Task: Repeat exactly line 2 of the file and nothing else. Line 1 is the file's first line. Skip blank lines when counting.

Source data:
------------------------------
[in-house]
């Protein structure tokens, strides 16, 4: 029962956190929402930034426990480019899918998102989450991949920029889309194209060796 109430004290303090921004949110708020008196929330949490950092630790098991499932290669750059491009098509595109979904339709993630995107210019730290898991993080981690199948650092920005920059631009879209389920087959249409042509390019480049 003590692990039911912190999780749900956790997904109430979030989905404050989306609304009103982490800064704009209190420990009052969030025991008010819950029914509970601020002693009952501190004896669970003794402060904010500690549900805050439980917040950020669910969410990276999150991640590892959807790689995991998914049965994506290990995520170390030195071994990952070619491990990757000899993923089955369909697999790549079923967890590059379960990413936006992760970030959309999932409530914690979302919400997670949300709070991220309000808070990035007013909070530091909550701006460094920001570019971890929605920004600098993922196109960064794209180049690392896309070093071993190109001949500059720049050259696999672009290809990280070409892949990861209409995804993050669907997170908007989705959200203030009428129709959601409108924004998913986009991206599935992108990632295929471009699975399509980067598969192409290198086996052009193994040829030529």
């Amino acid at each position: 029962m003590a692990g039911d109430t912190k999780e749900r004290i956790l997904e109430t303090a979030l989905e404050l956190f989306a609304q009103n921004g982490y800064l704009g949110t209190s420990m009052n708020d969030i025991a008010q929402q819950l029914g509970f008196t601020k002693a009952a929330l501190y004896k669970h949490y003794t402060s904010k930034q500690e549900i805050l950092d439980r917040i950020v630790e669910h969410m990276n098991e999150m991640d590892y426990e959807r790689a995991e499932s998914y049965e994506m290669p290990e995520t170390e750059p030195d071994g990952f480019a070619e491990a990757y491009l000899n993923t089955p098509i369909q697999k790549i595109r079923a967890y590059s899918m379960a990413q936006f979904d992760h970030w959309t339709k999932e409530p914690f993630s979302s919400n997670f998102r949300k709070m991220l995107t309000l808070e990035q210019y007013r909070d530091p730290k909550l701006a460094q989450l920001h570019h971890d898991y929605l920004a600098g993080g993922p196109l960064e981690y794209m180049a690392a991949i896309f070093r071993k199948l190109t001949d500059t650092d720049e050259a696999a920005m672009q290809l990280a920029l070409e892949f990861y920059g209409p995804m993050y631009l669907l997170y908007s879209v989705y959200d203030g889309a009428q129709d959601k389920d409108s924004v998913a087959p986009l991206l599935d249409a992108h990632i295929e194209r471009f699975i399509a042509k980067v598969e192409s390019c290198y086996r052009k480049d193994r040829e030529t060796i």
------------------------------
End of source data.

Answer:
């Protein structure tokens, strides 16, 4: 029962956190929402930034426990480019899918998102989450991949920029889309194209060796 109430004290303090921004949110708020008196929330949490950092630790098991499932290669750059491009098509595109979904339709993630995107210019730290898991993080981690199948650092920005920059631009879209389920087959249409042509390019480049 003590692990039911912190999780749900956790997904109430979030989905404050989306609304009103982490800064704009209190420990009052969030025991008010819950029914509970601020002693009952501190004896669970003794402060904010500690549900805050439980917040950020669910969410990276999150991640590892959807790689995991998914049965994506290990995520170390030195071994990952070619491990990757000899993923089955369909697999790549079923967890590059379960990413936006992760970030959309999932409530914690979302919400997670949300709070991220309000808070990035007013909070530091909550701006460094920001570019971890929605920004600098993922196109960064794209180049690392896309070093071993190109001949500059720049050259696999672009290809990280070409892949990861209409995804993050669907997170908007989705959200203030009428129709959601409108924004998913986009991206599935992108990632295929471009699975399509980067598969192409290198086996052009193994040829030529």